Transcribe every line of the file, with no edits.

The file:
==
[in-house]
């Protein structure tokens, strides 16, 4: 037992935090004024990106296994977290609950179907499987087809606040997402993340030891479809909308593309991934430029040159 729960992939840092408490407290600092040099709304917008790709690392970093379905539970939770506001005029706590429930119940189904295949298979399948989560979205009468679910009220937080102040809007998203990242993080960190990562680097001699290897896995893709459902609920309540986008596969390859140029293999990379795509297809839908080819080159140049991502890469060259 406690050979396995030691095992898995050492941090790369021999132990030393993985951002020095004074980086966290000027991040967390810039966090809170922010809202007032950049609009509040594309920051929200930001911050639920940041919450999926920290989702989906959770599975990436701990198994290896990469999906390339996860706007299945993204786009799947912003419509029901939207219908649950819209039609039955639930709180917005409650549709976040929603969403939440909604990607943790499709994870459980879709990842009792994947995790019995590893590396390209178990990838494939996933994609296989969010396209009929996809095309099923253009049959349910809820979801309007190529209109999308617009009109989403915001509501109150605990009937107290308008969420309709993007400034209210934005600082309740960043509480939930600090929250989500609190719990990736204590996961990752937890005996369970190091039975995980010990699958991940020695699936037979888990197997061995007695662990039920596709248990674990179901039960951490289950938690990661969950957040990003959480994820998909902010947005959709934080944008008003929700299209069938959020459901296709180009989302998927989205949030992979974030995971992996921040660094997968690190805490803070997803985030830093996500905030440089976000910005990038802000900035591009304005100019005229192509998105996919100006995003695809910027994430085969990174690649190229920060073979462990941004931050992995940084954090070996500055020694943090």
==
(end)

[in-house]
């Protein structure tokens, strides 16, 4: 037992935090004024990106296994977290609950179907499987087809606040997402993340030891479809909308593309991934430029040159 729960992939840092408490407290600092040099709304917008790709690392970093379905539970939770506001005029706590429930119940189904295949298979399948989560979205009468679910009220937080102040809007998203990242993080960190990562680097001699290897896995893709459902609920309540986008596969390859140029293999990379795509297809839908080819080159140049991502890469060259 406690050979396995030691095992898995050492941090790369021999132990030393993985951002020095004074980086966290000027991040967390810039966090809170922010809202007032950049609009509040594309920051929200930001911050639920940041919450999926920290989702989906959770599975990436701990198994290896990469999906390339996860706007299945993204786009799947912003419509029901939207219908649950819209039609039955639930709180917005409650549709976040929603969403939440909604990607943790499709994870459980879709990842009792994947995790019995590893590396390209178990990838494939996933994609296989969010396209009929996809095309099923253009049959349910809820979801309007190529209109999308617009009109989403915001509501109150605990009937107290308008969420309709993007400034209210934005600082309740960043509480939930600090929250989500609190719990990736204590996961990752937890005996369970190091039975995980010990699958991940020695699936037979888990197997061995007695662990039920596709248990674990179901039960951490289950938690990661969950957040990003959480994820998909902010947005959709934080944008008003929700299209069938959020459901296709180009989302998927989205949030992979974030995971992996921040660094997968690190805490803070997803985030830093996500905030440089976000910005990038802000900035591009304005100019005229192509998105996919100006995003695809910027994430085969990174690649190229920060073979462990941004931050992995940084954090070996500055020694943090």